Mon | Sep 24, 2018

Fix it now! - Riley calls for more attention for junior track and field programme

Published:Tuesday | July 17, 2018 | 12:00 AMHubert Lawrence/Gleaner Writer
Jamaica's 400m hurdler Shiann Salmon (left) wins her semi-final heat in 56.29 seconds, ahead of Switzerland's Yasmin Giger, at the IAAF World Under 20 Championships in Tampere, Finland last Thursday. Salmon went on to finish second in the final the following day.
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The Jamaican team is coming home from the World Under-20 Championships in Tampere, Finland, with a fistful of four gold medals, but some observers believe better performances are possible. Among them is David Riley, president of the Jamaica Track and Field Coaches Association. He believes Jamaica needs to focus more on getting its junior athletes ready to meet and beat the world.

"We need to fix our track and field so that our representatives are in the best shape when the world is calling us to come and challenge then and that's usually at World Juniors," he said.

Alluding to the climatic March-April period that usually contains the ISSA/GraceKennedy Boys and Girls' Championships, the Carifta Games and the Penn Relays, Riley commented, "We tend to have great performances earlier, and then fizzle out. That's not going to help us in being competitive at World Juniors."

Riley recommends better planning as one route to more success.

"We certainly need to be a little more deliberate in our planning, and planning around the things that we consider to be important," he tabled. "I think we're utilising whatever tools that are available to help, but the planning, I think that's the area we need to work on.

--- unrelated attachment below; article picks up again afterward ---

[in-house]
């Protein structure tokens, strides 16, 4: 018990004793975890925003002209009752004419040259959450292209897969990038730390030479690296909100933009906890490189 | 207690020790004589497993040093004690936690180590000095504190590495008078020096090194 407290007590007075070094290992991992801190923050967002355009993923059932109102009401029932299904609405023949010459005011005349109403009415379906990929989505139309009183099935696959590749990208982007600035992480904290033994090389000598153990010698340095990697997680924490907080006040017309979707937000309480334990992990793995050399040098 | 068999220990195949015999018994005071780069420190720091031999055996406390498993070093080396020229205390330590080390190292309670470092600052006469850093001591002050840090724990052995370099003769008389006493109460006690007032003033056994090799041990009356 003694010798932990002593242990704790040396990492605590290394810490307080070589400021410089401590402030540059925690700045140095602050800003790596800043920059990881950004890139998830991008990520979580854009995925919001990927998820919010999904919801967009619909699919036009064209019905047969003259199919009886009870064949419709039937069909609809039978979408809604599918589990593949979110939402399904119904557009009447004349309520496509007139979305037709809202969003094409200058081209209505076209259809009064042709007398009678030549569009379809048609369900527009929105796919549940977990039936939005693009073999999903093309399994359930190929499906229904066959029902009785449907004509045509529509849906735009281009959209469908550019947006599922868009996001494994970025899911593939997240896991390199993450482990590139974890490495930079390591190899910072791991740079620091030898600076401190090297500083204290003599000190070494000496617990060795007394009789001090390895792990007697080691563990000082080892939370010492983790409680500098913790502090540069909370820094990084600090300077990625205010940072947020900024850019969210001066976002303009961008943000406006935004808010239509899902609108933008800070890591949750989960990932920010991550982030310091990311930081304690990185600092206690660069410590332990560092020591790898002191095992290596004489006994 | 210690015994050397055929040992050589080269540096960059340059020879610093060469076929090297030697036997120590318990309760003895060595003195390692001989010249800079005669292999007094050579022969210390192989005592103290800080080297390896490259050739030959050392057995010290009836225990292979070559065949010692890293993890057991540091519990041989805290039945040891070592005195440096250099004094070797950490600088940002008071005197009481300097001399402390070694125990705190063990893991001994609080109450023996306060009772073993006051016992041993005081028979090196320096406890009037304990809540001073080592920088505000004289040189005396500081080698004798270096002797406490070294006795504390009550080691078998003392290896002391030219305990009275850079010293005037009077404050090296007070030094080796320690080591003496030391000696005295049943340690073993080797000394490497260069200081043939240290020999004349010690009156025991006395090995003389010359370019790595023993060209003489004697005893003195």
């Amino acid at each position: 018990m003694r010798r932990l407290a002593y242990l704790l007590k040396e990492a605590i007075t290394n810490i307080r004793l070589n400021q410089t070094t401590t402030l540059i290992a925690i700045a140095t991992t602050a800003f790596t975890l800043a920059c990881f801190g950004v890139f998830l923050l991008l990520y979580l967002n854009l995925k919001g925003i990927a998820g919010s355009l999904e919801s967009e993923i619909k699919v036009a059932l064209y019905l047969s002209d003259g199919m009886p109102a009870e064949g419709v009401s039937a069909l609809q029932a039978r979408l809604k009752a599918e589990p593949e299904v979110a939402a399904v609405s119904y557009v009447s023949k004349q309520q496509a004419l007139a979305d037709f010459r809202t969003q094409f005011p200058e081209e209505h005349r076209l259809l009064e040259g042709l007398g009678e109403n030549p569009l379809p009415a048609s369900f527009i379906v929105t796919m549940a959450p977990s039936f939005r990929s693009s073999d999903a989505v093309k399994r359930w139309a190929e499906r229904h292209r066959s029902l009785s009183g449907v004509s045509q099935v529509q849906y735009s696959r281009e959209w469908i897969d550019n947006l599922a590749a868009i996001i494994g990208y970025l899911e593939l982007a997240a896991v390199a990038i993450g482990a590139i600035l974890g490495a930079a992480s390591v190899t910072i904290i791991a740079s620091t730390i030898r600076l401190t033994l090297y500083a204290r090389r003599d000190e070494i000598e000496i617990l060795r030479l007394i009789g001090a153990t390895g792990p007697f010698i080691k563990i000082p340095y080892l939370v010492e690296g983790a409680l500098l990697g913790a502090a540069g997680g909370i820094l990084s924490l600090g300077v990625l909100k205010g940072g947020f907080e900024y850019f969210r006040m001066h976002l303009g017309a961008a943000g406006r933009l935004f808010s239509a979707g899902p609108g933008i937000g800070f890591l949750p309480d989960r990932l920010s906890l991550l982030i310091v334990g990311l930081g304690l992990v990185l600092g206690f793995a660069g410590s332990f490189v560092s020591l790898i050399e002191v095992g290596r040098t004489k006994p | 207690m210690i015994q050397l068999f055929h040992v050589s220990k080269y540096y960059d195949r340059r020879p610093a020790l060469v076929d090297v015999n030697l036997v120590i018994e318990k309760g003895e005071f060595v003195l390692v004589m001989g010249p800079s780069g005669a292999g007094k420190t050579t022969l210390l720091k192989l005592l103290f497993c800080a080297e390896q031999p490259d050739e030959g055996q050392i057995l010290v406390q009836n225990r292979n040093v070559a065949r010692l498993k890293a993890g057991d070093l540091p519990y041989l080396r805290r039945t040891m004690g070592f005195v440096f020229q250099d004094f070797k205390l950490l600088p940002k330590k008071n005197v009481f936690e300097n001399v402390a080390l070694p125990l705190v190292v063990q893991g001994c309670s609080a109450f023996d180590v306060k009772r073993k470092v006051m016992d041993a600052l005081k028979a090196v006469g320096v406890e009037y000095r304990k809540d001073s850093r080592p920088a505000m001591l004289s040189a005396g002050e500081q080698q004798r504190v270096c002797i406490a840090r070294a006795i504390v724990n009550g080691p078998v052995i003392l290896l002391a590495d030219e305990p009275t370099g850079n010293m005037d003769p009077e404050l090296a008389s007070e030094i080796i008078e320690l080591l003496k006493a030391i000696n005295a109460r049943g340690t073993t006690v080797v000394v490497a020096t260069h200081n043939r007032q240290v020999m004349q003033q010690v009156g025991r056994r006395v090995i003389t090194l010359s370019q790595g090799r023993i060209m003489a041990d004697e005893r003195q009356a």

"Once you identify what the important meets are, then you plan backwards," he said, "you plan from World Juniors - if that's an important meet for this athlete. Youth Olympics, you plan from that date back into time, back into the present."

 

HIT BY INJURIES

 

Injuries reduced the Jamaica medal haul this time around. Sprinters Kevona Davis, Michae Harriot and Sashieka Steele were all hurt before the National Junior Championships, and double national junior champion Michael Bentley suffered a reported hamstring strain after running his first-round heat in the 100m in Finland.

Nevertheless, Jamaica won four gold, six silver and two bronze medals at the championships, which ended on Sunday. Two of the gold medals were won by sprinter Briana Williams, with 110m hurdler Damion Thomas and discus thrower Kai Chang also taking to the top step of the podium in Tampere.